Finding something to look forward to when the hot, dry months of summer would roll around was challenging. Combining unique ideas from books, friends and family, along with my own wit and passion for gardening, I began to look forward to the dry months to see how my watering schedules and plans would work.
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It’s important to be optimistic. It keeps us from going mad. So, whether the glass is half full or equal parts, as long as it’s not half empty we can find the inspiration for creativity.
Sometimes container gardening is our only choice. Other times we simply enjoy the aesthetic aspects of well-planted, well-decorated pots filled with flourishing blooms and foliage.
Some of us know the plants that thrive in containers, and some of us, including me, will plant fast-growing, root-bound plants in a pot anyway, knowing they will outgrow the container before the season is up. That is a sign of the eternal quest for instant gratification.
Whether the plant is suitable for container gardening or not, like all other growing things, it will need water, that elixir of life, at some point. Water is sacred in many cultures, as it should be, because it truly is the elixir of life.
Watering in containers can be a challenge at any time, but the dry winds of summer can add some extra intensity to the challenge, whether it is soil shrinking from the edge of the pot, peat that won’t absorb water, or top soil that cakes and becomes as porous as glass. The tricks I will describe can help in eliminating part of the battle of keeping your plants from becoming overstressed.
You’ll have to think ahead in some cases. When you are potting up your plants in early spring, check your soil, making sure it is suitable for whatever you are planting. Sandy soils for succulents need more watering but less at a time.
It is a common myth that gravel in the bottom of a pot helps with watering. People believe that a layer of gravel in the bottom of pots will improve drainage and keep the soil from spilling out, and besides, that’s how we’ve always done it, so it must be right.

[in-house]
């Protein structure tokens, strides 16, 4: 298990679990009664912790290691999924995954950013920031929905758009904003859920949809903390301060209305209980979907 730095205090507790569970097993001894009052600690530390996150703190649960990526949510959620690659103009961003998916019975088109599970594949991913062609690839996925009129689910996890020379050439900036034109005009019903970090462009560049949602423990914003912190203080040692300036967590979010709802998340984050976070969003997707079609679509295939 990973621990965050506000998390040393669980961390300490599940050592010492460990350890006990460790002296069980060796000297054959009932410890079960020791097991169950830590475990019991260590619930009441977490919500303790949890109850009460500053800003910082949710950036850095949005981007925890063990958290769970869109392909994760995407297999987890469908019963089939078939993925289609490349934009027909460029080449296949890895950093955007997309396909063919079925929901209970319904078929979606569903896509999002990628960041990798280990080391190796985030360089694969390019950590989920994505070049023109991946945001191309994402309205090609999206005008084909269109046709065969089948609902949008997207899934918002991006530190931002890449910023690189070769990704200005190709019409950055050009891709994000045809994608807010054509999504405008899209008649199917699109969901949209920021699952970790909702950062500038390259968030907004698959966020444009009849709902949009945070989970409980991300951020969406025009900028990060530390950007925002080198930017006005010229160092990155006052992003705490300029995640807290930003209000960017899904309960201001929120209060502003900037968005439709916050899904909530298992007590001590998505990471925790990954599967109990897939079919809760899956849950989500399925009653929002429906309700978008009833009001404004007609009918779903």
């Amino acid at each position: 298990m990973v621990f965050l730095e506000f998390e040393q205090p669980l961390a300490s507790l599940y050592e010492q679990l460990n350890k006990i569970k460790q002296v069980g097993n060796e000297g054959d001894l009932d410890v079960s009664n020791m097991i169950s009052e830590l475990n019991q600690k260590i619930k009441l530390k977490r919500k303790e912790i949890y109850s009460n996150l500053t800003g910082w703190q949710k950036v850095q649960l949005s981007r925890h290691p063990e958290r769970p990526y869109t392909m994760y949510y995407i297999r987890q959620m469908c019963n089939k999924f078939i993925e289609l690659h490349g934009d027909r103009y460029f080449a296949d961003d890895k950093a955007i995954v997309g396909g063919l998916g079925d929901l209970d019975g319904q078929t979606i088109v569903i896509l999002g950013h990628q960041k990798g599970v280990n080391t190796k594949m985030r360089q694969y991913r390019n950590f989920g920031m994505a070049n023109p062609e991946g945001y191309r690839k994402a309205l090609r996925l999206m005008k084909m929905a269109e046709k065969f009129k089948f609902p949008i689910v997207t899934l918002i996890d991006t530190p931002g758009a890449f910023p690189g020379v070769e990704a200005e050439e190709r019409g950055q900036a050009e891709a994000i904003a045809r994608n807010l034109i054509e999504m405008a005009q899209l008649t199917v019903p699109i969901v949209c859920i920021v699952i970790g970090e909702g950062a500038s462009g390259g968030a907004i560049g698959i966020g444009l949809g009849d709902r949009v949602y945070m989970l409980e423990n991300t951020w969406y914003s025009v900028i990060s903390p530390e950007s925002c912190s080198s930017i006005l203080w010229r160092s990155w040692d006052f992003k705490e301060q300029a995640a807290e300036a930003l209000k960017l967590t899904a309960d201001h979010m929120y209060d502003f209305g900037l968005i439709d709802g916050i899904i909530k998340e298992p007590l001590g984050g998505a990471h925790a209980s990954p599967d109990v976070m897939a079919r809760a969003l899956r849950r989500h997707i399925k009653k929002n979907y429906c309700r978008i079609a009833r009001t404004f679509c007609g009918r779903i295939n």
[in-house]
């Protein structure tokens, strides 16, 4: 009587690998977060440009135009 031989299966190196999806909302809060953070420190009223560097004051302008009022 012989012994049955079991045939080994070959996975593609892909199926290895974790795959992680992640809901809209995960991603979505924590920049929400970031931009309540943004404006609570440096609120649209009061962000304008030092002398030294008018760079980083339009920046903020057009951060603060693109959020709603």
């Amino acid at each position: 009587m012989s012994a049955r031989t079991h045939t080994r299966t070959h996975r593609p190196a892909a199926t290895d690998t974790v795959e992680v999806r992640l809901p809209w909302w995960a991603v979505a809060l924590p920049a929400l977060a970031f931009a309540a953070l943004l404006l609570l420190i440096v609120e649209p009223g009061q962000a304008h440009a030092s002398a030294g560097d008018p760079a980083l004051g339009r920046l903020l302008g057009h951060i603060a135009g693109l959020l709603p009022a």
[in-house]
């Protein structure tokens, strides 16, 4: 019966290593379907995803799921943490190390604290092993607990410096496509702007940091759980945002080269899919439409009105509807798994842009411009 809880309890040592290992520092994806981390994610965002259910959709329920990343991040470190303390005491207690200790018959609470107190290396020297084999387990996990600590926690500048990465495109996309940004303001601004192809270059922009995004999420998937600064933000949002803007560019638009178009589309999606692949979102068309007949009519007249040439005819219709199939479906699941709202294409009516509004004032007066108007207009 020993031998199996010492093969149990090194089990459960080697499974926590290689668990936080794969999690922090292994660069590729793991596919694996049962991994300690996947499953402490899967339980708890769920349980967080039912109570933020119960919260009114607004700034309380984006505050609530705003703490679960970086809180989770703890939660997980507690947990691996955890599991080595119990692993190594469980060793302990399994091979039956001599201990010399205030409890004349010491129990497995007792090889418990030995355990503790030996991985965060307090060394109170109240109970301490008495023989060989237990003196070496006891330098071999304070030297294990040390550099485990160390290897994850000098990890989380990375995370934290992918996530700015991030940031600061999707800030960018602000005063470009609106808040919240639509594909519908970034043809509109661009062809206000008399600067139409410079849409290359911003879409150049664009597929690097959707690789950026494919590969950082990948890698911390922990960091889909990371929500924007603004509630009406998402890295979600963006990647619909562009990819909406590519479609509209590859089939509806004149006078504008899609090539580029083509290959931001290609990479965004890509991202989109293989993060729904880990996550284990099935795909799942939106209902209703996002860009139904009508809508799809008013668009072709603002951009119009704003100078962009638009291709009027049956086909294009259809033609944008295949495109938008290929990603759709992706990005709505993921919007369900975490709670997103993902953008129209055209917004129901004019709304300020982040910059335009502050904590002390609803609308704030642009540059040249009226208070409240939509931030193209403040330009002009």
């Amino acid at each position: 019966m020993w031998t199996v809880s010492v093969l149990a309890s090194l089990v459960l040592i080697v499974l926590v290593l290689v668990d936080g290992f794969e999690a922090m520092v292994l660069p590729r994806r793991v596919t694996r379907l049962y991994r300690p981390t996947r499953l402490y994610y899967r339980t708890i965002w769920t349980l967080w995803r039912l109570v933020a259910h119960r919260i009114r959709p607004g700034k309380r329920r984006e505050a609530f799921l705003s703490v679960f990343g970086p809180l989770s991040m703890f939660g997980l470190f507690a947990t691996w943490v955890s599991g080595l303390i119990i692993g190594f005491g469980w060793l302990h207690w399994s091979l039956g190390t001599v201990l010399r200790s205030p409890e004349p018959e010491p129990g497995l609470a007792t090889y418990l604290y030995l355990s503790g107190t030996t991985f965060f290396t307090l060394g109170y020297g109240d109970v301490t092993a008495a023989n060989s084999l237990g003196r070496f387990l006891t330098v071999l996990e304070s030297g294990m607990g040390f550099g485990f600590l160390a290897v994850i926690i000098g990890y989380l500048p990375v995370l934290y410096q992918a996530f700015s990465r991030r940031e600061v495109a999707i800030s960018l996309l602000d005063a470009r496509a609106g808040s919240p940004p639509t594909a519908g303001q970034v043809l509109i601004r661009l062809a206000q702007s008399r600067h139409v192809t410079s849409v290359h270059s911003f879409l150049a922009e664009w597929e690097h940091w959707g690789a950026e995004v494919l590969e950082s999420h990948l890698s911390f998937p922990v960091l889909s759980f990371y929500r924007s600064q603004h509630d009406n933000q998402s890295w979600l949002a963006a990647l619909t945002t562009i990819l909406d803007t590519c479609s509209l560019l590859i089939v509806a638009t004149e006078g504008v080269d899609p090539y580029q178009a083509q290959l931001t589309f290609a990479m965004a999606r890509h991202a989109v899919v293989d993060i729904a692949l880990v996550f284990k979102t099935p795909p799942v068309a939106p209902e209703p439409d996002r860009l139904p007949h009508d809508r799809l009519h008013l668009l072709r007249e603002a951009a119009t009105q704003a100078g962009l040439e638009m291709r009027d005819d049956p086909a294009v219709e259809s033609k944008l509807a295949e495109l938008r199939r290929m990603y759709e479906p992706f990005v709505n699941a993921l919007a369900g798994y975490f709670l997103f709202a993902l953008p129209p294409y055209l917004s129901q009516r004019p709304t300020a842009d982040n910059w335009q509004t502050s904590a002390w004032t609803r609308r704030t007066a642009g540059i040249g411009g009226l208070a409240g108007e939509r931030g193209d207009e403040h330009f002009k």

Water naturally settles toward the bottom of the soil, but if you have partially filled your pot with gravel, that soggy soil bottom is now higher and closer to your plant’s roots. Basically, it’s like having a smaller pot. It can cause water to pool, which keeps the roots wet, leading to root rot. Gravel is also heavy. If your pot is large enough to accommodate gravel in the bottom, try using crushed aluminum cans or packing peanuts instead and it won’t weigh 100 pounds.
Try using sponges instead. You can save your old dish-washing sponges. Cut up some sponges and use them in place of gravel in your pot. Sponges soak up water and prevent it from flushing out the bottom. The roots can drink from the sponges whenever they are thirsty.
Then there is the coil method, which is probably as old as container gardening itself. This relies on the capillary action of cotton cloth. Bury a length of cotton cloth in the soil around your plant, coil it gently around the base of the plant, and then drape it into a large bowl of water, or a gallon jug. As long as the bowl is slightly elevated above the surface of the plant’s pot, it will slowly wick water down to the roots.
Of course, there is the ever popular method of dunking your potted plant in a sink full of water. It works well if plants need more than a regular watering, or if the soil has shrunk away from the sides of the pot. Simply fill your kitchen sink or an outdoor reservoir with water, and set your potted plant in the water. By the end of the day, your plant should be thoroughly watered. The soil slowly absorbs the water and expands with it throughout the day.